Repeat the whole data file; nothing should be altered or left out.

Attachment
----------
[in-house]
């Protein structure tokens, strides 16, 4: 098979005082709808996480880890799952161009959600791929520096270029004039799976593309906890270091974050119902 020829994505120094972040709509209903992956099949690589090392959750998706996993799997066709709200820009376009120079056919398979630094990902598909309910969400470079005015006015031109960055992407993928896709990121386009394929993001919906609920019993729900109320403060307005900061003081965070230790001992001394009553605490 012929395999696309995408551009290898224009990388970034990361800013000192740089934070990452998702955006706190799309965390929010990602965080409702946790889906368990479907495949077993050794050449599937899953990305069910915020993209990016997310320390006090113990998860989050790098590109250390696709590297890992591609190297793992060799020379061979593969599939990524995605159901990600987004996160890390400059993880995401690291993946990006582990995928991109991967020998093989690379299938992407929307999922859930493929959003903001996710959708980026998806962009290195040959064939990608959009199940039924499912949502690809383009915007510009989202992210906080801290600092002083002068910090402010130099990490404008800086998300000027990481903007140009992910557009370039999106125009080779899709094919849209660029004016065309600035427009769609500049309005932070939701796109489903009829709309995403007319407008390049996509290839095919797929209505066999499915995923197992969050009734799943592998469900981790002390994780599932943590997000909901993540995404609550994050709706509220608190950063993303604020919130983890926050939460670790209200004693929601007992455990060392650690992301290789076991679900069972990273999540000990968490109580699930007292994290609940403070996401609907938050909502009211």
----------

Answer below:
[in-house]
């Protein structure tokens, strides 16, 4: 098979005082709808996480880890799952161009959600791929520096270029004039799976593309906890270091974050119902 020829994505120094972040709509209903992956099949690589090392959750998706996993799997066709709200820009376009120079056919398979630094990902598909309910969400470079005015006015031109960055992407993928896709990121386009394929993001919906609920019993729900109320403060307005900061003081965070230790001992001394009553605490 012929395999696309995408551009290898224009990388970034990361800013000192740089934070990452998702955006706190799309965390929010990602965080409702946790889906368990479907495949077993050794050449599937899953990305069910915020993209990016997310320390006090113990998860989050790098590109250390696709590297890992591609190297793992060799020379061979593969599939990524995605159901990600987004996160890390400059993880995401690291993946990006582990995928991109991967020998093989690379299938992407929307999922859930493929959003903001996710959708980026998806962009290195040959064939990608959009199940039924499912949502690809383009915007510009989202992210906080801290600092002083002068910090402010130099990490404008800086998300000027990481903007140009992910557009370039999106125009080779899709094919849209660029004016065309600035427009769609500049309005932070939701796109489903009829709309995403007319407008390049996509290839095919797929209505066999499915995923197992969050009734799943592998469900981790002390994780599932943590997000909901993540995404609550994050709706509220608190950063993303604020919130983890926050939460670790209200004693929601007992455990060392650690992301290789076991679900069972990273999540000990968490109580699930007292994290609940403070996401609907938050909502009211």